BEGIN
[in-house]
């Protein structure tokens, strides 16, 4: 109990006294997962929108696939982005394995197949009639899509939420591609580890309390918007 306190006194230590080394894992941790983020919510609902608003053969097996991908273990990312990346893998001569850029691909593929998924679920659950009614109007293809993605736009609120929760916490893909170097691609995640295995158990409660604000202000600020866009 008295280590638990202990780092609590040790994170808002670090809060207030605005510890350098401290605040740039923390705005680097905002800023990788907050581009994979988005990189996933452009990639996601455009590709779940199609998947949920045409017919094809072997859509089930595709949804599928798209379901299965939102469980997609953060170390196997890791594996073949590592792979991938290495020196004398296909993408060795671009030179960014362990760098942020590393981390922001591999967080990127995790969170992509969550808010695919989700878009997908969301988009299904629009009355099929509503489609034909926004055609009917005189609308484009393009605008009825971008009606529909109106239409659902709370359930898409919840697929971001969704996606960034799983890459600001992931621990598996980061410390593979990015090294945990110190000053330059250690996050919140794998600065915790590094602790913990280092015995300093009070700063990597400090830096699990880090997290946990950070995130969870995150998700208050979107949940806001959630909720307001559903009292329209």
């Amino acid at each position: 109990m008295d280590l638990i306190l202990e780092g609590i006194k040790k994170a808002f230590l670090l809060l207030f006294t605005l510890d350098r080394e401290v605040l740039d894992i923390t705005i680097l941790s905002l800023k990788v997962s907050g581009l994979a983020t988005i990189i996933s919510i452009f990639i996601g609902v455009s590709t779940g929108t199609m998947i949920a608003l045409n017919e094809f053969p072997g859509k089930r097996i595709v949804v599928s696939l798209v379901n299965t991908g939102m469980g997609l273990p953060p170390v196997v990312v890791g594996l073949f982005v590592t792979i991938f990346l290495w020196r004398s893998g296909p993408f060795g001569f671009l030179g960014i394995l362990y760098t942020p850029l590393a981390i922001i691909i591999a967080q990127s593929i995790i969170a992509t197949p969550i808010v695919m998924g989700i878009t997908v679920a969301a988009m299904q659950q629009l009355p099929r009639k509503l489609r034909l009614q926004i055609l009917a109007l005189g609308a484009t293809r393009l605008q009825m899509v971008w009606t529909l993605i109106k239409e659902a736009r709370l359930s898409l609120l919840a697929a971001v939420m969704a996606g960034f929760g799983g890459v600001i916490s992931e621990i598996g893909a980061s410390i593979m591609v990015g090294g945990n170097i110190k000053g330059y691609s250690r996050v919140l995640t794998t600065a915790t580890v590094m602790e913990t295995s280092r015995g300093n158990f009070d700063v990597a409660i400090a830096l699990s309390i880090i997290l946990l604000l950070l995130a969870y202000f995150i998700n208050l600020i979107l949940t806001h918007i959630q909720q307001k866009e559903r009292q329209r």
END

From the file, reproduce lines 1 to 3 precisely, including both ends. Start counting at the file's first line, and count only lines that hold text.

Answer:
[in-house]
């Protein structure tokens, strides 16, 4: 109990006294997962929108696939982005394995197949009639899509939420591609580890309390918007 306190006194230590080394894992941790983020919510609902608003053969097996991908273990990312990346893998001569850029691909593929998924679920659950009614109007293809993605736009609120929760916490893909170097691609995640295995158990409660604000202000600020866009 008295280590638990202990780092609590040790994170808002670090809060207030605005510890350098401290605040740039923390705005680097905002800023990788907050581009994979988005990189996933452009990639996601455009590709779940199609998947949920045409017919094809072997859509089930595709949804599928798209379901299965939102469980997609953060170390196997890791594996073949590592792979991938290495020196004398296909993408060795671009030179960014362990760098942020590393981390922001591999967080990127995790969170992509969550808010695919989700878009997908969301988009299904629009009355099929509503489609034909926004055609009917005189609308484009393009605008009825971008009606529909109106239409659902709370359930898409919840697929971001969704996606960034799983890459600001992931621990598996980061410390593979990015090294945990110190000053330059250690996050919140794998600065915790590094602790913990280092015995300093009070700063990597400090830096699990880090997290946990950070995130969870995150998700208050979107949940806001959630909720307001559903009292329209």
């Amino acid at each position: 109990m008295d280590l638990i306190l202990e780092g609590i006194k040790k994170a808002f230590l670090l809060l207030f006294t605005l510890d350098r080394e401290v605040l740039d894992i923390t705005i680097l941790s905002l800023k990788v997962s907050g581009l994979a983020t988005i990189i996933s919510i452009f990639i996601g609902v455009s590709t779940g929108t199609m998947i949920a608003l045409n017919e094809f053969p072997g859509k089930r097996i595709v949804v599928s696939l798209v379901n299965t991908g939102m469980g997609l273990p953060p170390v196997v990312v890791g594996l073949f982005v590592t792979i991938f990346l290495w020196r004398s893998g296909p993408f060795g001569f671009l030179g960014i394995l362990y760098t942020p850029l590393a981390i922001i691909i591999a967080q990127s593929i995790i969170a992509t197949p969550i808010v695919m998924g989700i878009t997908v679920a969301a988009m299904q659950q629009l009355p099929r009639k509503l489609r034909l009614q926004i055609l009917a109007l005189g609308a484009t293809r393009l605008q009825m899509v971008w009606t529909l993605i109106k239409e659902a736009r709370l359930s898409l609120l919840a697929a971001v939420m969704a996606g960034f929760g799983g890459v600001i916490s992931e621990i598996g893909a980061s410390i593979m591609v990015g090294g945990n170097i110190k000053g330059y691609s250690r996050v919140l995640t794998t600065a915790t580890v590094m602790e913990t295995s280092r015995g300093n158990f009070d700063v990597a409660i400090a830096l699990s309390i880090i997290l946990l604000l950070l995130a969870y202000f995150i998700n208050l600020i979107l949940t806001h918007i959630q909720q307001k866009e559903r009292q329209r």